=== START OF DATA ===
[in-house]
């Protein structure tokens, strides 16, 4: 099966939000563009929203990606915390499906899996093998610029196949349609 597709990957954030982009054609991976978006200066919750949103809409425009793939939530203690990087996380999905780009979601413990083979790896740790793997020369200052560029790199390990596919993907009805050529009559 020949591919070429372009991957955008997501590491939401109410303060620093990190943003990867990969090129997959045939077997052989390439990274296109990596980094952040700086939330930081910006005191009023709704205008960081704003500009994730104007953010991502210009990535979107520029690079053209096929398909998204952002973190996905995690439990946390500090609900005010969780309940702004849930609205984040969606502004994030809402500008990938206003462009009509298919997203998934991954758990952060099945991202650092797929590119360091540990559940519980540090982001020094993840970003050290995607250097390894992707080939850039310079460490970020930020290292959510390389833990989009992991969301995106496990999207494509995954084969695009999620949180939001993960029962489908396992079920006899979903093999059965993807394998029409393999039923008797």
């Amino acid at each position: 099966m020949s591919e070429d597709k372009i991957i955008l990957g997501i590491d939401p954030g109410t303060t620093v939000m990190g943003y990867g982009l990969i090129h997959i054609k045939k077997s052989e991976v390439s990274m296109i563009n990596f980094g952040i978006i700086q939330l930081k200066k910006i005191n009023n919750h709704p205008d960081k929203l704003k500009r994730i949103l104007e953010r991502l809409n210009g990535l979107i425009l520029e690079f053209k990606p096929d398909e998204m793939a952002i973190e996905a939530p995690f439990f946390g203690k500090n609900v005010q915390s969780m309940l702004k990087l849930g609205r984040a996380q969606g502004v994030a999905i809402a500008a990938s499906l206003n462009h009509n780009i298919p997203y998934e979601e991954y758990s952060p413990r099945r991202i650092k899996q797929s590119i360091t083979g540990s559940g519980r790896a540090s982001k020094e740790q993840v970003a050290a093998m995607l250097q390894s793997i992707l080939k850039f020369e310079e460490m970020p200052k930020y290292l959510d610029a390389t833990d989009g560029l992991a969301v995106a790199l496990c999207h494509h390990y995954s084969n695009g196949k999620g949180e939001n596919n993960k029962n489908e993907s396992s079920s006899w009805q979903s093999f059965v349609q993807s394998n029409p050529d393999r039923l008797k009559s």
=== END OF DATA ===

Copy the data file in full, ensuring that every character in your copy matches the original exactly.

[in-house]
């Protein structure tokens, strides 16, 4: 099966939000563009929203990606915390499906899996093998610029196949349609 597709990957954030982009054609991976978006200066919750949103809409425009793939939530203690990087996380999905780009979601413990083979790896740790793997020369200052560029790199390990596919993907009805050529009559 020949591919070429372009991957955008997501590491939401109410303060620093990190943003990867990969090129997959045939077997052989390439990274296109990596980094952040700086939330930081910006005191009023709704205008960081704003500009994730104007953010991502210009990535979107520029690079053209096929398909998204952002973190996905995690439990946390500090609900005010969780309940702004849930609205984040969606502004994030809402500008990938206003462009009509298919997203998934991954758990952060099945991202650092797929590119360091540990559940519980540090982001020094993840970003050290995607250097390894992707080939850039310079460490970020930020290292959510390389833990989009992991969301995106496990999207494509995954084969695009999620949180939001993960029962489908396992079920006899979903093999059965993807394998029409393999039923008797």
């Amino acid at each position: 099966m020949s591919e070429d597709k372009i991957i955008l990957g997501i590491d939401p954030g109410t303060t620093v939000m990190g943003y990867g982009l990969i090129h997959i054609k045939k077997s052989e991976v390439s990274m296109i563009n990596f980094g952040i978006i700086q939330l930081k200066k910006i005191n009023n919750h709704p205008d960081k929203l704003k500009r994730i949103l104007e953010r991502l809409n210009g990535l979107i425009l520029e690079f053209k990606p096929d398909e998204m793939a952002i973190e996905a939530p995690f439990f946390g203690k500090n609900v005010q915390s969780m309940l702004k990087l849930g609205r984040a996380q969606g502004v994030a999905i809402a500008a990938s499906l206003n462009h009509n780009i298919p997203y998934e979601e991954y758990s952060p413990r099945r991202i650092k899996q797929s590119i360091t083979g540990s559940g519980r790896a540090s982001k020094e740790q993840v970003a050290a093998m995607l250097q390894s793997i992707l080939k850039f020369e310079e460490m970020p200052k930020y290292l959510d610029a390389t833990d989009g560029l992991a969301v995106a790199l496990c999207h494509h390990y995954s084969n695009g196949k999620g949180e939001n596919n993960k029962n489908e993907s396992s079920s006899w009805q979903s093999f059965v349609q993807s394998n029409p050529d393999r039923l008797k009559s």